In the course of Sacks' discussion, there are two particularly interesting passages. The first, below, is a quote from another author on the place of music in humanity's search for meaning. Sacks uses this as a departure point for a similar reflection on the place of number in that search -- and the second quote is from this reflection.

`Whoever is harmonically composed,' writes Sir Thomas Brown, `delights in harmony... and a profound contemplation of the First Composer. There is something in it of Divinity more than the ear discovers; it is an Hieroglyphical and shadowed Lesson of the whole World... a sensible fit of that harmony which intellectually sounds in the ears of God... The soul... is harmonical, and hath its nearest sympathy unto Music.' (p. 204)
Quote 2:

('The philosopher seeks to hear within himself the echoes of the world symphony,' writes Nietzsche, `and to re-project them in the form of concepts.') The twins, though morons, hear the world symphony, I conjecture, but hear it entirely in the form of numbers.
    The soul is 'harmonical' whatever one's IQ and for some, like physical scientists and mathematicians, the sense of harmony, perhaps is chiefly intellectual. And yet I cannot think of anything intellectual that is not, in some way, also sensible -- indeed the very word `sense' always has this double connotation. Sensible, and in some sense `personal' as well, for one cannot feel anything, find anything `sensible', unless it is, in some way, related or relatable to oneself...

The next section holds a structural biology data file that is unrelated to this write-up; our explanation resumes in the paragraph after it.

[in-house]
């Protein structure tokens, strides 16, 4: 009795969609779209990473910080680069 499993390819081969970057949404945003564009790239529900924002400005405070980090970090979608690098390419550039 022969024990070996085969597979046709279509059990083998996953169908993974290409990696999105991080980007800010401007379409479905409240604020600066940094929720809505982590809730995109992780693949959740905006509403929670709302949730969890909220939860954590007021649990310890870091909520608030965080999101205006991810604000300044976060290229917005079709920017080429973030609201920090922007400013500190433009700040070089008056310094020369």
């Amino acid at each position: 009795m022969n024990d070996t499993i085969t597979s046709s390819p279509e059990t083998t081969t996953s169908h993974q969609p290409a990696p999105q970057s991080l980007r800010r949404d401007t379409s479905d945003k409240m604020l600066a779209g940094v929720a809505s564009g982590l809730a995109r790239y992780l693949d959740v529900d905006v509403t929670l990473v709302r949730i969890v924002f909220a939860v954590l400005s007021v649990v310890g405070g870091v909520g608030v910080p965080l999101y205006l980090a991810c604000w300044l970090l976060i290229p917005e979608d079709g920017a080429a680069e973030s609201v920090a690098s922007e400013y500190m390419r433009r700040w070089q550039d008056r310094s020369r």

The twins, I believe, have not just a strange `faculty' -- but a sensibility, a harmonic sensibility, perhaps allied to that of music. One might speak of it, very naturally, as a `Pythagorean' sensibility -- and what is odd is not its existence, but that it is apparently so rare. One's soul is `harmonical' whatever one's IQ, and perhaps the need to find or feel some ultimate harmony or order is a universal of the mind, whatever its powers, and whatever form it takes. Mathematics has always been called the `queen of sciences', and mathematicians have always felt number as the great mystery, and the world as organised, mysteriously, by the power of number. This is beautifully expressed in the prologue to Bertrand Russell's Autobiography:
       With equal passion I have sought knowledge. I have wished to understand the hearts of men. I have wished to know why the stars shine. And I have tried to apprehend the Pythagorean power by which number holds sway above the flux.

These two quotes point towards an existential impulse behind the process of mathematics, and it is one that I find deeply reassuring in my day-job as a pure mathematician. I am frequently assailed with questions of the "why am I doing this?" sort.... pure mathematics can seem a deeply self-indulgent, rather pointless way to spend one's life... and yet perhaps it is also one of the most fundamental activities any human can undertake.

If I were a musician, would I be assailed with the same doubts? Perhaps, but I think it is more generally accepted that the making of music has a place in our struggle as humans to make sense of our existential condition... It is pleasing for me to hear Sacks asserting, too, the place of mathematics in this struggle.

And it is deeply moving that this affirmation emerges out of a contemplation of two deeply "broken" human beings; two human beings in possession of intellects that lack many of the basic functions we take for granted and yet that , in a very beautiful and dramatic way, shed great light on our place as humans in the universe.